Q&A: Windows forensics
by Mirko Zorz - Monday, 17 August 2009.
Harlan Carvey, CISSP, is a computer security engineer and book author. He has conducted penetration tests and vulnerability assessments in support of corporate and federal government clients. He has also performed a wide range of incident response activities, and conducts computer forensics research, with specific attention to the Microsoft Windows family operating systems. In this interview, he discusses Windows forensics, forensics in general, as well as his latest book.

How has Windows forensics evolved since the days of Windows XP? What does Windows 7 bring to the table?

Microsoft has a well-established habit of changing things up for forensic analysts... look at how memory analysis changes not only between versions of Windows, but in some cases, between Service Packs. Between XP and Vista, there were changes in how some information is recorded in files on the system, in particular in the Registry and the Event Logs.

As Microsoft "evolves" the user experience and adds complexity and functionality to the operating system and applications, what we're seeing isn't necessarily that forensic artifacts are going away, but rather that they're moving. As such, there's been a great deal of research in the community to map those artifacts, but the fact remains that there needs to be a great deal more in order to understand what interactions lead to the creation or modification of an artifact.

In your opinion, what are the most important skills that aspiring forensic examiners should be working on?

Aspiring examiners should focus on the core basics of analysis. Too many experienced examiners fall into the trap of filling in gaps in analysis and knowledge with assumption and speculation, even doing so knowingly. From the beginning, examiners need to thoroughly understand the goals of their analysis, what questions need to be answered, and from there look for all information possible to support or refute their findings. Opinions serve a limited purpose in analysis when it comes to exploring other avenues, but replacing facts and analysis with speculation and assumption is just lazy.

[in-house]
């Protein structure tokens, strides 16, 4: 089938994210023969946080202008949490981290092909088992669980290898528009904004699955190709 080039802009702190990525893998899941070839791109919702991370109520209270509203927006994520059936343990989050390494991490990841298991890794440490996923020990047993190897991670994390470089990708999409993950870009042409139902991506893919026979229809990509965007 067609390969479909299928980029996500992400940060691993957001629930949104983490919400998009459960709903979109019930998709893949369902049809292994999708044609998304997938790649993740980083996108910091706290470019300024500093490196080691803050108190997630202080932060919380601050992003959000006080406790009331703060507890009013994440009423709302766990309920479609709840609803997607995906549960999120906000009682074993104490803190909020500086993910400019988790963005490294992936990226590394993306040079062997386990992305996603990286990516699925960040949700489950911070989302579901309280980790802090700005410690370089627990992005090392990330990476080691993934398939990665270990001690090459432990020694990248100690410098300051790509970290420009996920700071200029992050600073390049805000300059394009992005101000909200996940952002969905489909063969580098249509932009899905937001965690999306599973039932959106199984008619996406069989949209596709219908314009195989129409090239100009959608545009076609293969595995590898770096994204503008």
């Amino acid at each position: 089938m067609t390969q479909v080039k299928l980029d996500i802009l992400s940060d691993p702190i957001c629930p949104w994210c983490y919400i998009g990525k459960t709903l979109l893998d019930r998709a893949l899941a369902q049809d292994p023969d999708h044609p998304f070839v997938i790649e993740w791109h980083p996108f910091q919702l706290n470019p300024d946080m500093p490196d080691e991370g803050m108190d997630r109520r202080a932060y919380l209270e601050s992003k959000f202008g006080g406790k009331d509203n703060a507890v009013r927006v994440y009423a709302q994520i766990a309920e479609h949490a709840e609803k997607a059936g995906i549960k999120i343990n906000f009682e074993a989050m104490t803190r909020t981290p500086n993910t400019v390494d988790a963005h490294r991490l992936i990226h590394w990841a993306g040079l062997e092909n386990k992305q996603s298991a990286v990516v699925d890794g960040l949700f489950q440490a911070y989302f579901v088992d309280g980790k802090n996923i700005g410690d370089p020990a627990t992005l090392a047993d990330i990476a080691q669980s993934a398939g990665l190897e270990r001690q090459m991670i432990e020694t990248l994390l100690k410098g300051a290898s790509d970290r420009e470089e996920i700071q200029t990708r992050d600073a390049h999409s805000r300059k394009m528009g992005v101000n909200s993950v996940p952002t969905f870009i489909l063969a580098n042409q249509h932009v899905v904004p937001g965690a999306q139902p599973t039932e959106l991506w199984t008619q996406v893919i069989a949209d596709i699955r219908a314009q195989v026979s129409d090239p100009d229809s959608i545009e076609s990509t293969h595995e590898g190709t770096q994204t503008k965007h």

Also, aspiring examiners should develop within themselves the desire to stay current in their field, regardless of what training is provided. One of the issues seen within the community is that business models for incident response and computer forensic analysis do not keep up with technology, in that hiring someone and providing no means whatsoever for regular, up-to-date training is still the unfortunate norm.

Develop your documentation skills now! Technical folks are known for not documenting what they do, but that's also the biggest obstacle to process improvement. Thoroughly documenting acquisitions, data collection and analysis lets you go back later and pull information out that is useful or critical in a current engagement.

Finally, pick a programming language and learn how to use it to meet your needs. Too often, there's a slow-down or gaps in an examination due to the shear volume of data, and some ability to program can help you perform a wide variety of tasks, including the ability to automate repetitive tasks and increase speed while reducing mistakes. Also, just learning to program helps you with your thought processes and breaking larger tasks down into smaller ones, in order to achieve an overall goal.


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